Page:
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Meet one of our Breakers

Jaime Cascajares

Age: 37

Born: Mexico

Lives: in Byron Bay

Joined the club: March 2021

Jaime when did you start competing in triathlons?

I started with triathlons when I was 25 (12 years ago)

What have been some of your major events?

The ITU amateur world championships in Auckland 2012 where I competed in the Olympic distance triathlon and came 59th in 25-29 age group. Rotterdam in 2017 for the sprint distance, 17th in my 30-34 age group and this included my fastest 5km run off the bike. The Gold Coast 2018 for the Sprint, 7th in 35-39 age group and Olympic, 18th in 35-39 ag. The Noosa tri, 1st in my age group (30-34 in 2017). Plus quite a few Gold Coast triathlons (Luke Harrop memorial) in 2016, 2017 & 2018.

What have been your proudest moments?

They've been a few. Perhaps my first win in the 25-29 age group at Valle de Bravo (Mexico) sprint distance in 2010. Winning the 25-29 age group at Xel-ha (Mexico) olympic distance triathlon in 2011 and gaining 3rd overall. This enabled me to qualify for the Auckland 2012 World Championships and be featured in the Sports Life Magazine and the cover of Mexicos Runner's World magazine.

My first and only sub 3 hour marathon in Melbourne, 2013 and the Rainbow beach triathlon in 2018 where I completed a sub 1hr in a sprint triathlon.

Jaime, we were very impressed by your age group win for the 5km swim at the Cooly Classic a few weeks ago. You haven't competed in triathlons for a while. Can you tell us about your race at the Byron Bay Triathlon on Sun the 9th May?

It was such a beautiful day for a race, with a gorgeous sunrise as everybody was setting up their transition, and I was excited to do the race after 2 years without racing, fortunately, I remembered everything that I used to do for a quick transition and I didn't forget any item. I set up my transition as quickly as possible, thinking about what I needed to do at T1 and T2, the flow through the transition area and the movements that I would do during the race, and then headed to greet all the people that I knew as I found them along the way.

Time for the last toilet break, and sent a text to my partner before putting my phone away at the bag drop area and headed to transition. The temperature was just perfect for a race and it felt so comfortable jogging just with the trisuit on, while checking out the run from the swim finish to T1.

I made it to the beach with plenty of time to warm up and build up excitement for the race, positioned myself of the starting line, got my game face on and waited for the horn... And there we went, running to the sea, duck diving, swimming, then duck diving again on a sandbank somewhere into the swimming course, until it was just swimming. I was fighting to get ahead of the wave until we started catching up with previous waves and got to the turnaround buoy and we had to dodge a congestion of swimmers, so at that point I wasn't aware of who was ahead of me or behind me, so I was on my own, keeping a comfortable pace and heading to the beach. The water was so clear that it was possible to see some wildlife, I took that as an inspiration as I accelerated to the beach, ready to get running.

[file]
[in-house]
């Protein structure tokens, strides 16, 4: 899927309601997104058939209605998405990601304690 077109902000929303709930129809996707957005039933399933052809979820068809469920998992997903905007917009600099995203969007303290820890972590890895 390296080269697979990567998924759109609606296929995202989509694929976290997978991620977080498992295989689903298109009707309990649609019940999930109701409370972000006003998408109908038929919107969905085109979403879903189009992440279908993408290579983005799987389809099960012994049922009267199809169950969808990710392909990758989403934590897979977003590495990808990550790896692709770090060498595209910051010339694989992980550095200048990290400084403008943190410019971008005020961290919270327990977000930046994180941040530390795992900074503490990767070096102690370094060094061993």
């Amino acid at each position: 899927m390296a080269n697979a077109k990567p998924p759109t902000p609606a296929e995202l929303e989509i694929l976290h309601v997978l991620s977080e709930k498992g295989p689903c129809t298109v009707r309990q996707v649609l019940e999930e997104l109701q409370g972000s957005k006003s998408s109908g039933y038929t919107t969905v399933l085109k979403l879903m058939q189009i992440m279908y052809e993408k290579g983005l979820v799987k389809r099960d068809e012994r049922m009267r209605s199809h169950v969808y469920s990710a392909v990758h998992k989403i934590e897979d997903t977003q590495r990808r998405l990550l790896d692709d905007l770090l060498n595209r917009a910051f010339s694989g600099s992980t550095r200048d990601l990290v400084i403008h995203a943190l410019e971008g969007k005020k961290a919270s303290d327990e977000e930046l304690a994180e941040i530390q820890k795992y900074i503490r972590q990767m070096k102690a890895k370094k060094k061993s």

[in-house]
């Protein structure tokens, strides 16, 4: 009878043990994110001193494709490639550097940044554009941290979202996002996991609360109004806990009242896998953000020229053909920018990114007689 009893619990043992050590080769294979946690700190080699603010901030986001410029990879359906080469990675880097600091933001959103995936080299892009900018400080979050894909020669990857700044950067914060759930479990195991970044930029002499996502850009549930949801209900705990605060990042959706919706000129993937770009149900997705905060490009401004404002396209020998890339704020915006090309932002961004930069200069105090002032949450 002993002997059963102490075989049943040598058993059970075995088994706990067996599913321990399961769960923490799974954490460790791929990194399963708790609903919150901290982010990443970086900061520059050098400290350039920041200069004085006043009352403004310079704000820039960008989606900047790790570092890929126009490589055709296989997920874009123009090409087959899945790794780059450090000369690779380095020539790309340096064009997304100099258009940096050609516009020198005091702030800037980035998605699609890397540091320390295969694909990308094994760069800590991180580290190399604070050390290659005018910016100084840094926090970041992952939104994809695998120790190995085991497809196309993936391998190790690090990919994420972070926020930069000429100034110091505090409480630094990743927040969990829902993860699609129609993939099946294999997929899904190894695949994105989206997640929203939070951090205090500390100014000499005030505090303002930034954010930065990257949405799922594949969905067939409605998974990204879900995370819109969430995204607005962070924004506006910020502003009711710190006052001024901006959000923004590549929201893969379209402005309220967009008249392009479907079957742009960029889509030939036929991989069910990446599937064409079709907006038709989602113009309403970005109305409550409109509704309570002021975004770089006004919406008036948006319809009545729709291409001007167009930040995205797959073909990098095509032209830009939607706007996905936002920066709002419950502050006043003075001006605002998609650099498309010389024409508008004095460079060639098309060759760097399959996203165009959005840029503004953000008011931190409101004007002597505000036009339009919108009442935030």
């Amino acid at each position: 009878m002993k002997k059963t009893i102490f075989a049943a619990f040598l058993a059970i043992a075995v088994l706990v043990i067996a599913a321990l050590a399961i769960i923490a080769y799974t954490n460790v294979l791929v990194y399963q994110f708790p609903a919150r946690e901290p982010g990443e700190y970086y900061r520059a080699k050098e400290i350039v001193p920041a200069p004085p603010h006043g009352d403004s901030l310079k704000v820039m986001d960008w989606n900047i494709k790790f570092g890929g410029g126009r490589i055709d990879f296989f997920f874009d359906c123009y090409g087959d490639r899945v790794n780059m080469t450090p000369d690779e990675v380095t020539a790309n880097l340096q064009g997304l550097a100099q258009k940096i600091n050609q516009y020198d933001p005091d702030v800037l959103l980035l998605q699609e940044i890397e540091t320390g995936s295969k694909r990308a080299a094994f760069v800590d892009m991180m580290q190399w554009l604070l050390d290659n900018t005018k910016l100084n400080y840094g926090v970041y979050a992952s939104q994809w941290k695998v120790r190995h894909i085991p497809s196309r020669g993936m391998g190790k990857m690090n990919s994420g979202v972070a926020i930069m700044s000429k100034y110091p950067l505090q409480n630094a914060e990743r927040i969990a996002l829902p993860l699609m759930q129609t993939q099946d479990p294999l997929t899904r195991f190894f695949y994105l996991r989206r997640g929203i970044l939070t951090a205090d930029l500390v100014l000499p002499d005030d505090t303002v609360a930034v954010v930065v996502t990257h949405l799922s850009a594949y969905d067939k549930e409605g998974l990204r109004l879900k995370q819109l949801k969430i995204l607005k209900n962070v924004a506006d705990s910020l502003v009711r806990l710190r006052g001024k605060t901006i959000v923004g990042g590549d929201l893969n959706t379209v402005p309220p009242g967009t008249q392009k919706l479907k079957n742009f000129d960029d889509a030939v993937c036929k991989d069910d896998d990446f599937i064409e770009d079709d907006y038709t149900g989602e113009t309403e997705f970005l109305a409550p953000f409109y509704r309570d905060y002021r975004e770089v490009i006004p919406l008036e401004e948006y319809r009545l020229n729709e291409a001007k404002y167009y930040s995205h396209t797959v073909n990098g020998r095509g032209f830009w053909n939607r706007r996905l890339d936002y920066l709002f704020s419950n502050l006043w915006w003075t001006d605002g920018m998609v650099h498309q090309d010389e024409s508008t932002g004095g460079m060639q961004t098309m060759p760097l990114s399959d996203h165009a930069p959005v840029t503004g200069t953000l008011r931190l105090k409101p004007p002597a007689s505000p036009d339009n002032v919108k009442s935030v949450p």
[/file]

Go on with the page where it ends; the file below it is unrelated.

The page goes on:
The run from the beach to T1 was tough, first running on sand, that was a bit steep, and then just on grass/dirt and the path, barefooted. Managed to keep a good pace in there and headed to transition, running past my wonderful partner and my amazing teammates that were volunteering at transition, that were cheering for me! So I was thinking that I shouldn't disappoint them and I should better keep moving as fast as I could.

I had an efficient transition and got out of there in a good position, but around the 1st kilometer I had this guy catching up with me and getting ahead, so I wouldn't let him go and kept him at sight, and passed him again, but his pace was too similar to mine, so seems like we were always at each other's sight for the 40 kms... Got passed by the pros (or at least only a handful of them) that flew past, but I was overtaking a lot of people.

There were actually a lot of people at some points during the race, that made it feel a bit dangerous, specially when people don't give way, or are not aware of where are they supposed to turn around or get on the right without even looking, so I was shouting all the way, to make people aware when passing, and minimise the risk of accidents.

Four laps went by at a consistent average speed, so I was happy with that, I stayed on the bike, managed to smile for a few pics that my partner took, and kept encouraging my teammates as I saw them, and then I got to T2. From the moment I dismounted I started running as fast as I could, dropped the bike quickly as the teammates that were volunteering were cheering, made it into another efficient transition and got out of T2 with a good pace.

Unfortunately the pace didn't last and each km got a bit slower (and just a bit faster for the last one!), but the course was good, with a bit of grass, dirt, mud, gravel and a fair bit of people at times, but it wasn't too hot, it was just that my legs were a bit tired, so I was just thinking about finishing and how happy I would be once that run was over!

A couple of people passed me by, but I wasn't too keen on tagging along, luckily, they weren't in my age group, so I just kept the pace and finished slightly stronger, and was so happy once I crossed the finishing line, knowing that I made it, and it felt a bit more painful that I remembered, but overall it was good fun, I was just hoping I was a bit fitter so I could have not suffered that last bit!

It was such a wonderful day and a great event overall, just loved it (even though it hurt!)


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